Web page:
New reviews today for Sugar Booger #2 by Kevin Scalzo and Ultimate Lost Kisses #15 by Brian John Mitchell & David Branstetter. More tomorrow if I get any free time, if not I’ll get at least a couple of reviews up next week before I leave town for the holiday.
The horrific but somehow kid-friendly adventures of Sugar Booger continue! In case you missed the last issue, the premise is simple enough: Sugar Booger eats sweets and pours out a better version of the candy through his nostrils. At least I assume that it’s a better version, as it doesn’t make much sense otherwise. Hah, there I go, trying to make sense of this idea. Anyway, this issue starts off with Sugar (if you’re OK with me calling him by his first (?) name) realizing that all of the candy that he’s made is causing a problem, as it’s not possible for the residents of this land to eat it as quickly as he makes it. Luckily a Gloomy Globby monster comes along and is ravenously hungry, so it looks like both of their problems will be solved. But Sugar isn’t counting on the hunger of this monster being insatiable, so steps must be taken to reign in the problem. The art in this is ridiculously joyous, but the hints of the horror of this creature do seep through here and there. Or maybe it’s just me, who knows? But in a world where Adventure Time can take over cartoons, I see no reason why this couldn’t be a fantastic cartoon in its own right. Assuming Kevin would even want to go in that direction, that is. His use of color is also damned near unparalleled, as so many small press color comics are content to just throw in a few colors and call it a day. Kevin uses every color of the rainbow, often not in places that you would not expect, and the results are utterly unique. And don’t even get me started on the various smaller creatures that inhabit this land, because those walking brains that also serve as bouncy shoes are the tip of the iceberg. Get this comic, is what I’m trying to say. I can say this and have it be literally true: you’ve never seen anything like it. $5.95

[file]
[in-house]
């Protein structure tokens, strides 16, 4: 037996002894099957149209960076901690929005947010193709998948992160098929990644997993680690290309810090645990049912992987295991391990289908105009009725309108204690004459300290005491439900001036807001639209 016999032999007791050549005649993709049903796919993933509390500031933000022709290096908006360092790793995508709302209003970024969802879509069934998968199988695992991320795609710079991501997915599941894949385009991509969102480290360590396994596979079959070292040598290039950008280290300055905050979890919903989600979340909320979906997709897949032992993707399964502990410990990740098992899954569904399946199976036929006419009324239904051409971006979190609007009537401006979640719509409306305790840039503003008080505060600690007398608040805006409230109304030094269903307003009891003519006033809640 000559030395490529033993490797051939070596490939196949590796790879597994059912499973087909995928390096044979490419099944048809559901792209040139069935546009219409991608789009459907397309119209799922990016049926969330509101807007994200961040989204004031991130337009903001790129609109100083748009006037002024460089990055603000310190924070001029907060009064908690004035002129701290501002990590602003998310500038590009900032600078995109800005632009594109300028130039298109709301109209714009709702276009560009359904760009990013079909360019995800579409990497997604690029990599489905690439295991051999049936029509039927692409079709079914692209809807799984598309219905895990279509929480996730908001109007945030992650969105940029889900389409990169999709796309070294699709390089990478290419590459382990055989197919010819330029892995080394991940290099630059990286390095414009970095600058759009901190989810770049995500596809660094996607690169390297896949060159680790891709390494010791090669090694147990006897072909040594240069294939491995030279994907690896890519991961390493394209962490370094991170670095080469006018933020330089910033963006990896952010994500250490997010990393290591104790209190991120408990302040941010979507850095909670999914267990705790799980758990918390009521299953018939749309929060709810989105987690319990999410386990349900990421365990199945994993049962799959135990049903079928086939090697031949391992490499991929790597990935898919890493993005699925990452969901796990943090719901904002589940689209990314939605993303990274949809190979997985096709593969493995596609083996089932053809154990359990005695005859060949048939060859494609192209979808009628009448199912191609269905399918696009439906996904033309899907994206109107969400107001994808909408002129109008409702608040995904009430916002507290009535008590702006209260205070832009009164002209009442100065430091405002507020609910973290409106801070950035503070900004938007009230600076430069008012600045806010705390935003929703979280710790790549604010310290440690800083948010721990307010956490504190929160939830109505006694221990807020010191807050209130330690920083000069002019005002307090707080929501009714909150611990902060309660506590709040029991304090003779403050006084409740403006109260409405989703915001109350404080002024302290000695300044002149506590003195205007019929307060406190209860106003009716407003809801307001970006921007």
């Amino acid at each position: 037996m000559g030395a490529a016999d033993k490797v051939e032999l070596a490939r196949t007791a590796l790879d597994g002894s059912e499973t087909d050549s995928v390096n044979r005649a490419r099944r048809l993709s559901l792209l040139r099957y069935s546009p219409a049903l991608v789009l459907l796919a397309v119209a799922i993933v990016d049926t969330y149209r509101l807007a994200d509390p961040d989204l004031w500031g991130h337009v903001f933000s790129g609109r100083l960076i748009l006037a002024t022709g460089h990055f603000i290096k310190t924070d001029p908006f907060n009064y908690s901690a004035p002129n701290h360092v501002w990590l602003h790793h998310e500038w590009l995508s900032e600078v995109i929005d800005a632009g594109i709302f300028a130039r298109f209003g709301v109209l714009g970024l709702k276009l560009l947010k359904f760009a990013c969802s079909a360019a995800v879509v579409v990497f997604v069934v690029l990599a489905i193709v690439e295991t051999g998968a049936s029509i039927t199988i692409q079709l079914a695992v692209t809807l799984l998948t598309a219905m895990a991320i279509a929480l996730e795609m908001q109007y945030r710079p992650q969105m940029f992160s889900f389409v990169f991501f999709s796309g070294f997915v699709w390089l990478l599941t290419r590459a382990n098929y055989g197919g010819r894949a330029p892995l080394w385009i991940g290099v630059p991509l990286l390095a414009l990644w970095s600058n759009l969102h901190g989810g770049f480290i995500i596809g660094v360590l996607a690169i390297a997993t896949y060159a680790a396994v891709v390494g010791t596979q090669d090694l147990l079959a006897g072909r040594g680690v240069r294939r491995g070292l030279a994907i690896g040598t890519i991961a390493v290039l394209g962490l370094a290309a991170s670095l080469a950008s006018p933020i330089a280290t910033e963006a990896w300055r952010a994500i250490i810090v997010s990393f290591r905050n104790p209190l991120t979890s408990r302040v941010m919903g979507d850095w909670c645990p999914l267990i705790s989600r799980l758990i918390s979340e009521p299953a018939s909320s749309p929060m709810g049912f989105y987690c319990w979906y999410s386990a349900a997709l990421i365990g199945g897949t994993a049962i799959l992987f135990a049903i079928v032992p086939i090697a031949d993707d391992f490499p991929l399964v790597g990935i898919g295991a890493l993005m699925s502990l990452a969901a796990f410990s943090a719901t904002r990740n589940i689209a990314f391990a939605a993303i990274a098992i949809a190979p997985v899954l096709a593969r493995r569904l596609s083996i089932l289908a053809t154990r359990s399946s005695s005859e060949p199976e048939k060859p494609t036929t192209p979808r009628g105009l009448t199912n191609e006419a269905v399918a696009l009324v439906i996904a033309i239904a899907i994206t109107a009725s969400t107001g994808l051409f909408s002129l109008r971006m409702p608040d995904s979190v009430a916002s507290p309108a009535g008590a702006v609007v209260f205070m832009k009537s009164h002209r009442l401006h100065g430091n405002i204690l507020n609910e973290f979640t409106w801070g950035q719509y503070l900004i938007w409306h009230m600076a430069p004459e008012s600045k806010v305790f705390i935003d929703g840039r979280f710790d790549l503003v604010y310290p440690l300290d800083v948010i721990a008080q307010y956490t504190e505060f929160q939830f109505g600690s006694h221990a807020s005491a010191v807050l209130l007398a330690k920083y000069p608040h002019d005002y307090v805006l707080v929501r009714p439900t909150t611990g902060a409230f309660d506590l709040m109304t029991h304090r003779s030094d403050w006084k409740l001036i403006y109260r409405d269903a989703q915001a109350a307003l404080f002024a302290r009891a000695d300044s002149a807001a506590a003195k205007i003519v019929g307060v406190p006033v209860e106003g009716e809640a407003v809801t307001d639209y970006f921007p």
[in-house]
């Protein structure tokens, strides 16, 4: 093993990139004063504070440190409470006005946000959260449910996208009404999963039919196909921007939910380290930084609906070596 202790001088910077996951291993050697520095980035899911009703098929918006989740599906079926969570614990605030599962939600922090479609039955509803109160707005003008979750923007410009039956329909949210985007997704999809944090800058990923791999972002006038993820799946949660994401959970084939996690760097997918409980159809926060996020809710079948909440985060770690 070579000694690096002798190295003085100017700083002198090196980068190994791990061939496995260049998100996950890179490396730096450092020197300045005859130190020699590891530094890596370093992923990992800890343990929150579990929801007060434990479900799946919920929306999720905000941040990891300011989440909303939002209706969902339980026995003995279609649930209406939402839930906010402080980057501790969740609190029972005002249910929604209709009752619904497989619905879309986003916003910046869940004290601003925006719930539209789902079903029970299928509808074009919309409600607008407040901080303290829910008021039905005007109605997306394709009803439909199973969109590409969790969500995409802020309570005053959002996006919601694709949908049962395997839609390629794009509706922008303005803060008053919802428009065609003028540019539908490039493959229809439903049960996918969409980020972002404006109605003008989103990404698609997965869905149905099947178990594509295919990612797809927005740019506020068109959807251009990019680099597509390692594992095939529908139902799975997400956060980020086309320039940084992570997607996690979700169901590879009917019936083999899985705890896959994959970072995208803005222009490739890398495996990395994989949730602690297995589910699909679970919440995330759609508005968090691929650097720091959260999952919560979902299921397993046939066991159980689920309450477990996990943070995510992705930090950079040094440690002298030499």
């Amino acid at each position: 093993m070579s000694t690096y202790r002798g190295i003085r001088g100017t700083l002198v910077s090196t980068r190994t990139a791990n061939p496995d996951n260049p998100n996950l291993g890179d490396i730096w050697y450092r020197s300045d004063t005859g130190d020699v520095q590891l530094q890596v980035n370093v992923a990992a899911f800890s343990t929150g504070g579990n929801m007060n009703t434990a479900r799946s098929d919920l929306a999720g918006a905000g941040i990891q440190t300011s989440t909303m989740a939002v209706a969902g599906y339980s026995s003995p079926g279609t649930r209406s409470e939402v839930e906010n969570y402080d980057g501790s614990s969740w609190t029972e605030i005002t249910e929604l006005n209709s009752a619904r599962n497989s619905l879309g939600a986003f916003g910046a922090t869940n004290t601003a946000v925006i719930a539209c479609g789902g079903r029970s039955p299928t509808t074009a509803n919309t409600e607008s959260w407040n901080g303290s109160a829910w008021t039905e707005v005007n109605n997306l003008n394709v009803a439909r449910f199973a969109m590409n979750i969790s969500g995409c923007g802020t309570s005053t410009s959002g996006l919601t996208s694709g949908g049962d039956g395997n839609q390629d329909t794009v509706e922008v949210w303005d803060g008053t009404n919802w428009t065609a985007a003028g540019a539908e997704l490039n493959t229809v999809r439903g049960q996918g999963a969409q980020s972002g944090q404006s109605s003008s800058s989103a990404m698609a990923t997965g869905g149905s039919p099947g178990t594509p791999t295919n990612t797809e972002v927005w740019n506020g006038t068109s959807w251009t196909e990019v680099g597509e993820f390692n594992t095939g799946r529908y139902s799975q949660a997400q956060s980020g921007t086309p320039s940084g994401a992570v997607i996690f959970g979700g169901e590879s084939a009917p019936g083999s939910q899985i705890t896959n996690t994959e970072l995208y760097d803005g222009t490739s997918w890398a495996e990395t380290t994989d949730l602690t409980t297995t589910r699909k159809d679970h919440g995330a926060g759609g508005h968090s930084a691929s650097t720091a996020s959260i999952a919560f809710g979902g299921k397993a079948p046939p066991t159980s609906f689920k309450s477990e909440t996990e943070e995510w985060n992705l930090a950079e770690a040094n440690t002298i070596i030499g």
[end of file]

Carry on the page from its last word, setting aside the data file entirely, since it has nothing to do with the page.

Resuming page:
Ultimate Lost Kisses #15
Did you ever have some completely happy news on your end torn apart by the person that you’re relaying the news to? That’s the subject of this comic in a big way, as the star of the story is a young married woman in her 20’s who calls her mother to tell her that she’s having a baby. This is almost universally a cause for celebration (at least to somebody in a stable relationship and living situation), but her mother immediately tells her to get rid of it, that it will destroy her life and her figure. It’s impossible to ignore the obvious implication: her mother feels like having her 20+ years ago ruined HER life. The rest of the comic is a tour through the childhood of the pregnant woman, her feelings about that and the reaction, and how she decides to go forward from there. It’s an intriguing story, and a good reminder that relaying news to loved ones can often uncover some unpleasant truths. $1 as usual, and as usual you should go nuts and get at least a handful of these comics when you’re ordering, as they are tiny.
New review today for Short and Merciless Stories by Marco Taddei & Simone Angelini. Speaking of that, I’m thinking of putting up some older posts of some of my favorite books of the year, probably in the last week of the year when everybody else is doing them. As this was a sparse year for reviews (by my standards), we’ll see what I can come up with, but a top 5 is easy, maybe even a top 10. Sure, it’s technically “reruns,” but at least you’ll have something else to look at while you’re stuck at work for that stupid week between Christmas and New Year’s where everybody would be off if the world was a just place.